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Curr Opin Pulm Med. 2001 Nov;7(6):381-5.

Prediction formulae for sleep-disordered breathing.

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1
Division of Pulmonary, Allergy, and Critical Care Medicine, University of Alabama at Birmingham, Medical Director, UAB Sleep-Wake Disorders Center, Birmingham, Alabama 35294, USA. sharding@uab.edu

Abstract

Prediction formulae for sleep-disordered breathing can be useful for excluding a diagnosis, establishing an a priori probability of having a positive test, and for prioritizing patient testing. In general, prediction models have high sensitivity but low specificity. In a study analyzing the performance of four previously described prediction models, sensitivities ranged from 76% to 96%, specificities ranged from 13% to 54%, while positive predictive values ranged between 69% and 77%. The models were useful in identifying patients with a respiratory disturbance index of > or = 20 so that these patients could undergo alternative diagnostic testing strategies. The Berlin Questionnaire was tested in primary care settings and was able to identify high-risk patients fairly accurately. A regression neural network performed well with a sensitivity of 99%, a specificity of 80%, a positive predictive value of 88%, and a negative predictive value of 98%. In obese snorers, a regression model utilizing daytime arterial O2 saturation and specific respiratory conductance was effective for excluding obstructive sleep apnea (OSA). In congestive heart failure patients, risk factors for central sleep apnea include male gender, atrial fibrillation, age >60 years, and wake time PaCO2 <38 mm Hg. In children, risk factors for sleep apnea include obesity, African-American race, sinus problems, and persistent wheezing. There are also racial anthropomorphic differences in OSA patients, with whites having a tendency towards brachycephaly facial types (reduced anterior-posterior cranial dimension) and African-Americans having a tendency toward leptoproscopic facial types (longer facial height and decreased facial width). Further refinement of prediction formulae will improve diagnostic accuracy.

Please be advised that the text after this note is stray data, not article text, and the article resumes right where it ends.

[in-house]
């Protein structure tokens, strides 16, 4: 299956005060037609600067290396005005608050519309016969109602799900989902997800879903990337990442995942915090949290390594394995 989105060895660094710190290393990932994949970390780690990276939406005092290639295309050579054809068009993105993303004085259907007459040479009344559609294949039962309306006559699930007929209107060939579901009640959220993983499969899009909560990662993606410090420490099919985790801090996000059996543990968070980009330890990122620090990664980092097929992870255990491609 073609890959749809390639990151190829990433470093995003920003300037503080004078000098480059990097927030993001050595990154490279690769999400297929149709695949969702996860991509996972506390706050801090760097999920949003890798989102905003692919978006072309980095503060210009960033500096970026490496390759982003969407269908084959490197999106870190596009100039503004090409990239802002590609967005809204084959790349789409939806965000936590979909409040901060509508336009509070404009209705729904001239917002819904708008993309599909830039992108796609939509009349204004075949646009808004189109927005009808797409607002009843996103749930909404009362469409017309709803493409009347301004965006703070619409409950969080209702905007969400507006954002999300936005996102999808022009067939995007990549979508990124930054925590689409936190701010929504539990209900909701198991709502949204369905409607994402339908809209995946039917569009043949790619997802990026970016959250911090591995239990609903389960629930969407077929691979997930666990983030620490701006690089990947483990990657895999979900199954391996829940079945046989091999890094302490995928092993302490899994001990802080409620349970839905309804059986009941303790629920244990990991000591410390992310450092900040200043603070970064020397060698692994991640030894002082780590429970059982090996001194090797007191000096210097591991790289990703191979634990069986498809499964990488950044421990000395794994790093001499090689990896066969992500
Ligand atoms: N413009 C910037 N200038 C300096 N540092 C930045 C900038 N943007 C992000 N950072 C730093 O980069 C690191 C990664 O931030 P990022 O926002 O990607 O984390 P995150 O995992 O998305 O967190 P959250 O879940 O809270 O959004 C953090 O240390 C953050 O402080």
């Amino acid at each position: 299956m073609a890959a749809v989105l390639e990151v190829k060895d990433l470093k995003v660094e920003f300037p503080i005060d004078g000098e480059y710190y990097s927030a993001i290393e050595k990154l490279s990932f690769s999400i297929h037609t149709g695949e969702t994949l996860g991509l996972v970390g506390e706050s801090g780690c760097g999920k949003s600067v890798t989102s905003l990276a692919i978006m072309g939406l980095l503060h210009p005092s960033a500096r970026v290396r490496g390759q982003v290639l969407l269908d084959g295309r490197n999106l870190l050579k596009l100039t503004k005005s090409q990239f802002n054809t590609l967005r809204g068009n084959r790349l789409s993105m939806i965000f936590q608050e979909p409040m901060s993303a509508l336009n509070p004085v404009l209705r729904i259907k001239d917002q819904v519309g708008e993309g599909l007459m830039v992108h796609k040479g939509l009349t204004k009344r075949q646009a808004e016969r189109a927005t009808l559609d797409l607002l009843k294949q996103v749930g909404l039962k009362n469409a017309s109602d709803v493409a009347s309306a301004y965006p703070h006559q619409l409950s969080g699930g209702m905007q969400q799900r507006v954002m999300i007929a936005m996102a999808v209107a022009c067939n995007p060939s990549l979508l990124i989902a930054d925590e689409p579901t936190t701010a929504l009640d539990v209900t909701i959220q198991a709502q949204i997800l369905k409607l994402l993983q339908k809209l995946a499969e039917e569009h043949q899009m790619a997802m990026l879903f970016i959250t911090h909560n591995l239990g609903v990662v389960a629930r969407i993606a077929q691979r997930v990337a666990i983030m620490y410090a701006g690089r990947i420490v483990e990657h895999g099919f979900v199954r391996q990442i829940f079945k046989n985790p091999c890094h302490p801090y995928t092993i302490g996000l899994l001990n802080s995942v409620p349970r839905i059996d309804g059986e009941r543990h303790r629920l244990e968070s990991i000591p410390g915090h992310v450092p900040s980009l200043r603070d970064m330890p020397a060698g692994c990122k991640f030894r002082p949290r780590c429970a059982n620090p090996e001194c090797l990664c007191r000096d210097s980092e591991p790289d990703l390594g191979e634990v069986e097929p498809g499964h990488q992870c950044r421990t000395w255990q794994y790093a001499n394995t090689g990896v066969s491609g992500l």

PMID:
11706312
[Indexed for MEDLINE]
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